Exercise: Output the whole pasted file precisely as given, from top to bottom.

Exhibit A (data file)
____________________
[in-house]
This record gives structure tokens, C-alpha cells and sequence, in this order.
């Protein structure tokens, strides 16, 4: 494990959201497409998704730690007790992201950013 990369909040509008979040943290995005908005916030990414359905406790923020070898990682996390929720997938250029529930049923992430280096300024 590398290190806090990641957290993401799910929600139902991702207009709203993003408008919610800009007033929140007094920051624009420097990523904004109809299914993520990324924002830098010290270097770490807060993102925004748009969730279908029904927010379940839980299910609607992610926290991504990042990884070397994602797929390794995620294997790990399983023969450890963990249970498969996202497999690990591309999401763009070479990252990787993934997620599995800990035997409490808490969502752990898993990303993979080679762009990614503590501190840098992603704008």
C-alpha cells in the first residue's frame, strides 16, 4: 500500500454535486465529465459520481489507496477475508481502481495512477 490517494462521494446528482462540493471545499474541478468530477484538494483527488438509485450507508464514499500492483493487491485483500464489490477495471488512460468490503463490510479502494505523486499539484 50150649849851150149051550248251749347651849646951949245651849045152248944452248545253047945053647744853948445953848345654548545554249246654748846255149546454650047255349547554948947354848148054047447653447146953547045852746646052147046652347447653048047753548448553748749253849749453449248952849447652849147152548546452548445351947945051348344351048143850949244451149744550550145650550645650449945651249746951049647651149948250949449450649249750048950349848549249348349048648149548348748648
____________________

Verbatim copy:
[in-house]
This record gives structure tokens, C-alpha cells and sequence, in this order.
């Protein structure tokens, strides 16, 4: 494990959201497409998704730690007790992201950013 990369909040509008979040943290995005908005916030990414359905406790923020070898990682996390929720997938250029529930049923992430280096300024 590398290190806090990641957290993401799910929600139902991702207009709203993003408008919610800009007033929140007094920051624009420097990523904004109809299914993520990324924002830098010290270097770490807060993102925004748009969730279908029904927010379940839980299910609607992610926290991504990042990884070397994602797929390794995620294997790990399983023969450890963990249970498969996202497999690990591309999401763009070479990252990787993934997620599995800990035997409490808490969502752990898993990303993979080679762009990614503590501190840098992603704008």
C-alpha cells in the first residue's frame, strides 16, 4: 500500500454535486465529465459520481489507496477475508481502481495512477 490517494462521494446528482462540493471545499474541478468530477484538494483527488438509485450507508464514499500492483493487491485483500464489490477495471488512460468490503463490510479502494505523486499539484 50150649849851150149051550248251749347651849646951949245651849045152248944452248545253047945053647744853948445953848345654548545554249246654748846255149546454650047255349547554948947354848148054047447653447146953547045852746646052147046652347447653048047753548448553748749253849749453449248952849447652849147152548546452548445351947945051348344351048143850949244451149744550550145650550645650449945651249746951049647651149948250949449450649249750048950349848549249348349048648149548348748648